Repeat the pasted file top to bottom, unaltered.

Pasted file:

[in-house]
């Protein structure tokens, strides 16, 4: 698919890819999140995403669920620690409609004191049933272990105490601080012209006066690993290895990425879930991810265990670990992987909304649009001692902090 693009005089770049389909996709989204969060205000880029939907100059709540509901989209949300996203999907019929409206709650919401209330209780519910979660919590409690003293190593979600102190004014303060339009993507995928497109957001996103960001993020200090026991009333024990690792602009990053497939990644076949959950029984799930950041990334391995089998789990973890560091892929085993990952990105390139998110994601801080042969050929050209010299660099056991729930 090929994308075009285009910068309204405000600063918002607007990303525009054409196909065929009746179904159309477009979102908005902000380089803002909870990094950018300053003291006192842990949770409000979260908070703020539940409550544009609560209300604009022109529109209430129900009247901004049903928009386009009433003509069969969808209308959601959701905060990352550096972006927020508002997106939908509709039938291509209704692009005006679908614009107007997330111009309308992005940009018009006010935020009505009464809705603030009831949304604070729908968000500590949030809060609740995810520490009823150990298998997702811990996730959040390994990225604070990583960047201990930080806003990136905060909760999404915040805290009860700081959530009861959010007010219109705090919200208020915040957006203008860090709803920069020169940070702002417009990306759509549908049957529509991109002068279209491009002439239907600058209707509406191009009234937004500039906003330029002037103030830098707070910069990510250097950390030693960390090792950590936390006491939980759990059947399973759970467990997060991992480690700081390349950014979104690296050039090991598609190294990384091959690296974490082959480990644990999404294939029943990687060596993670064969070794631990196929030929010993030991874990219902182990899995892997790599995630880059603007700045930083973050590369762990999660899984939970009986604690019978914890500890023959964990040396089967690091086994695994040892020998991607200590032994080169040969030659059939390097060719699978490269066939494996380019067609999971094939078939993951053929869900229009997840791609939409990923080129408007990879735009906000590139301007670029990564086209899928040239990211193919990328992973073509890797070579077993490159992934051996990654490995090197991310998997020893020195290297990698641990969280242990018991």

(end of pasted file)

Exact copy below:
[in-house]
């Protein structure tokens, strides 16, 4: 698919890819999140995403669920620690409609004191049933272990105490601080012209006066690993290895990425879930991810265990670990992987909304649009001692902090 693009005089770049389909996709989204969060205000880029939907100059709540509901989209949300996203999907019929409206709650919401209330209780519910979660919590409690003293190593979600102190004014303060339009993507995928497109957001996103960001993020200090026991009333024990690792602009990053497939990644076949959950029984799930950041990334391995089998789990973890560091892929085993990952990105390139998110994601801080042969050929050209010299660099056991729930 090929994308075009285009910068309204405000600063918002607007990303525009054409196909065929009746179904159309477009979102908005902000380089803002909870990094950018300053003291006192842990949770409000979260908070703020539940409550544009609560209300604009022109529109209430129900009247901004049903928009386009009433003509069969969808209308959601959701905060990352550096972006927020508002997106939908509709039938291509209704692009005006679908614009107007997330111009309308992005940009018009006010935020009505009464809705603030009831949304604070729908968000500590949030809060609740995810520490009823150990298998997702811990996730959040390994990225604070990583960047201990930080806003990136905060909760999404915040805290009860700081959530009861959010007010219109705090919200208020915040957006203008860090709803920069020169940070702002417009990306759509549908049957529509991109002068279209491009002439239907600058209707509406191009009234937004500039906003330029002037103030830098707070910069990510250097950390030693960390090792950590936390006491939980759990059947399973759970467990997060991992480690700081390349950014979104690296050039090991598609190294990384091959690296974490082959480990644990999404294939029943990687060596993670064969070794631990196929030929010993030991874990219902182990899995892997790599995630880059603007700045930083973050590369762990999660899984939970009986604690019978914890500890023959964990040396089967690091086994695994040892020998991607200590032994080169040969030659059939390097060719699978490269066939494996380019067609999971094939078939993951053929869900229009997840791609939409990923080129408007990879735009906000590139301007670029990564086209899928040239990211193919990328992973073509890797070579077993490159992934051996990654490995090197991310998997020893020195290297990698641990969280242990018991």